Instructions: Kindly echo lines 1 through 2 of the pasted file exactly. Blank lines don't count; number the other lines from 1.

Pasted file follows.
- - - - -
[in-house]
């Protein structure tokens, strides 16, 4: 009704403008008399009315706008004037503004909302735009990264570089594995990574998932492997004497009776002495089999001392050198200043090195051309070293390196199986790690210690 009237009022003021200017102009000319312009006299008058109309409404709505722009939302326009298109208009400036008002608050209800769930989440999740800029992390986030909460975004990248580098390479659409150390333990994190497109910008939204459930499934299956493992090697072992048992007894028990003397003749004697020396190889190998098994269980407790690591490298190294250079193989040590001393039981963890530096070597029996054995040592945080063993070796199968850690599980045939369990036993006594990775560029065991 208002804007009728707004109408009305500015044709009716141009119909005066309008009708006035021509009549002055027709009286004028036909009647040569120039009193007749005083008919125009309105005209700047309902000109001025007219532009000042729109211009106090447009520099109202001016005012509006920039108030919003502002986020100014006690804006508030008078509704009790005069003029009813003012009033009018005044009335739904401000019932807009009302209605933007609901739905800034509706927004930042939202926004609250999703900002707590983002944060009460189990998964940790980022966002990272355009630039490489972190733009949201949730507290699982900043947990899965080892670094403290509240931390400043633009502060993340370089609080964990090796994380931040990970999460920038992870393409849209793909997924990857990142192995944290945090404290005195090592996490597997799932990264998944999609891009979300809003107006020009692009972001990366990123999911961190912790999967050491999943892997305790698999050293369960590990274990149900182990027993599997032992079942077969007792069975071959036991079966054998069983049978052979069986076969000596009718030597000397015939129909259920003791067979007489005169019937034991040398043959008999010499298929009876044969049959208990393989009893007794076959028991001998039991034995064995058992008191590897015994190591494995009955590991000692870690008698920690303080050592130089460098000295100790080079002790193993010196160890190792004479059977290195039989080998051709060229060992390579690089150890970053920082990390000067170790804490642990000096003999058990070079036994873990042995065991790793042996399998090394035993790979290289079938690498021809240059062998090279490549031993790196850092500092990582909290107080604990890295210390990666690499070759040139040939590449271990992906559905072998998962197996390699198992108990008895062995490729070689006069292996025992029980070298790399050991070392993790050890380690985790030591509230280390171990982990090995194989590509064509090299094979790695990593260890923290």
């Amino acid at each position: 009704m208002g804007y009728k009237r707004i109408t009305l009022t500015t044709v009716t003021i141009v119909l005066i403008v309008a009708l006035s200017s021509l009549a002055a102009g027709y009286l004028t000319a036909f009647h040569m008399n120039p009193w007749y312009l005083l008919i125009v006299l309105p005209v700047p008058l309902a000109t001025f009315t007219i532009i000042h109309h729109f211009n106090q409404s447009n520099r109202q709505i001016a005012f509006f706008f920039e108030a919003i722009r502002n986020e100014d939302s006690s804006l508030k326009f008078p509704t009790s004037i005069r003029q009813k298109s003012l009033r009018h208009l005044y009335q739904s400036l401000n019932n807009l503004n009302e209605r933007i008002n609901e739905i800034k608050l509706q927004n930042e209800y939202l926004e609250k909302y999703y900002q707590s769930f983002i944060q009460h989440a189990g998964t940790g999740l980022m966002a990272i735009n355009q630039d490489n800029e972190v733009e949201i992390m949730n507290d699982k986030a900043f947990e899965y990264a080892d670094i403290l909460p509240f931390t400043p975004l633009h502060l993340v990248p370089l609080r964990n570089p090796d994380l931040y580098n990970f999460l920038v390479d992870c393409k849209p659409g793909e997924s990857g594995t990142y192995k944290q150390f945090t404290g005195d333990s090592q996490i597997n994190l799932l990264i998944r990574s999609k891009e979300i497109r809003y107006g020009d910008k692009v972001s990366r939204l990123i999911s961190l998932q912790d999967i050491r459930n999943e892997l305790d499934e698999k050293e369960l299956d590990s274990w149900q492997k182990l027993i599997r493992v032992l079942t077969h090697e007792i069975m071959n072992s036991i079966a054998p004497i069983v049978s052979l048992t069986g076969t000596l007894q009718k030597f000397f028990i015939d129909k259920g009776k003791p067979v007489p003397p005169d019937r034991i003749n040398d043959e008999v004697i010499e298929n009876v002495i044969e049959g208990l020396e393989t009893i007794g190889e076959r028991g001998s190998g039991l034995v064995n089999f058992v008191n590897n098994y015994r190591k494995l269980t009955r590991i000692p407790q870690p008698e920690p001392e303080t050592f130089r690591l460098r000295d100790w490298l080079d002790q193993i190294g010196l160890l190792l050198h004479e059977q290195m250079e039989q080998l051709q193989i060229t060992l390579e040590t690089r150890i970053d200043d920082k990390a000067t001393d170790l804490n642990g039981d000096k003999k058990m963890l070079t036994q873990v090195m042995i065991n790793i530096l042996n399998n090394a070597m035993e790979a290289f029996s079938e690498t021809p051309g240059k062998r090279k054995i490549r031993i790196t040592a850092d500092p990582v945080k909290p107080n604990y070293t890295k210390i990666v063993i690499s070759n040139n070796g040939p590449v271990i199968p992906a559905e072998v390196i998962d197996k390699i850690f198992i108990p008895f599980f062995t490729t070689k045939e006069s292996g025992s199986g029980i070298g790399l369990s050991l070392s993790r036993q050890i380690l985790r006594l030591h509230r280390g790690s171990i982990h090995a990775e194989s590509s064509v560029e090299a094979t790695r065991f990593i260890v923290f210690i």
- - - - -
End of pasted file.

[in-house]
């Protein structure tokens, strides 16, 4: 009704403008008399009315706008004037503004909302735009990264570089594995990574998932492997004497009776002495089999001392050198200043090195051309070293390196199986790690210690 009237009022003021200017102009000319312009006299008058109309409404709505722009939302326009298109208009400036008002608050209800769930989440999740800029992390986030909460975004990248580098390479659409150390333990994190497109910008939204459930499934299956493992090697072992048992007894028990003397003749004697020396190889190998098994269980407790690591490298190294250079193989040590001393039981963890530096070597029996054995040592945080063993070796199968850690599980045939369990036993006594990775560029065991 208002804007009728707004109408009305500015044709009716141009119909005066309008009708006035021509009549002055027709009286004028036909009647040569120039009193007749005083008919125009309105005209700047309902000109001025007219532009000042729109211009106090447009520099109202001016005012509006920039108030919003502002986020100014006690804006508030008078509704009790005069003029009813003012009033009018005044009335739904401000019932807009009302209605933007609901739905800034509706927004930042939202926004609250999703900002707590983002944060009460189990998964940790980022966002990272355009630039490489972190733009949201949730507290699982900043947990899965080892670094403290509240931390400043633009502060993340370089609080964990090796994380931040990970999460920038992870393409849209793909997924990857990142192995944290945090404290005195090592996490597997799932990264998944999609891009979300809003107006020009692009972001990366990123999911961190912790999967050491999943892997305790698999050293369960590990274990149900182990027993599997032992079942077969007792069975071959036991079966054998069983049978052979069986076969000596009718030597000397015939129909259920003791067979007489005169019937034991040398043959008999010499298929009876044969049959208990393989009893007794076959028991001998039991034995064995058992008191590897015994190591494995009955590991000692870690008698920690303080050592130089460098000295100790080079002790193993010196160890190792004479059977290195039989080998051709060229060992390579690089150890970053920082990390000067170790804490642990000096003999058990070079036994873990042995065991790793042996399998090394035993790979290289079938690498021809240059062998090279490549031993790196850092500092990582909290107080604990890295210390990666690499070759040139040939590449271990992906559905072998998962197996390699198992108990008895062995490729070689006069292996025992029980070298790399050991070392993790050890380690985790030591509230280390171990982990090995194989590509064509090299094979790695990593260890923290």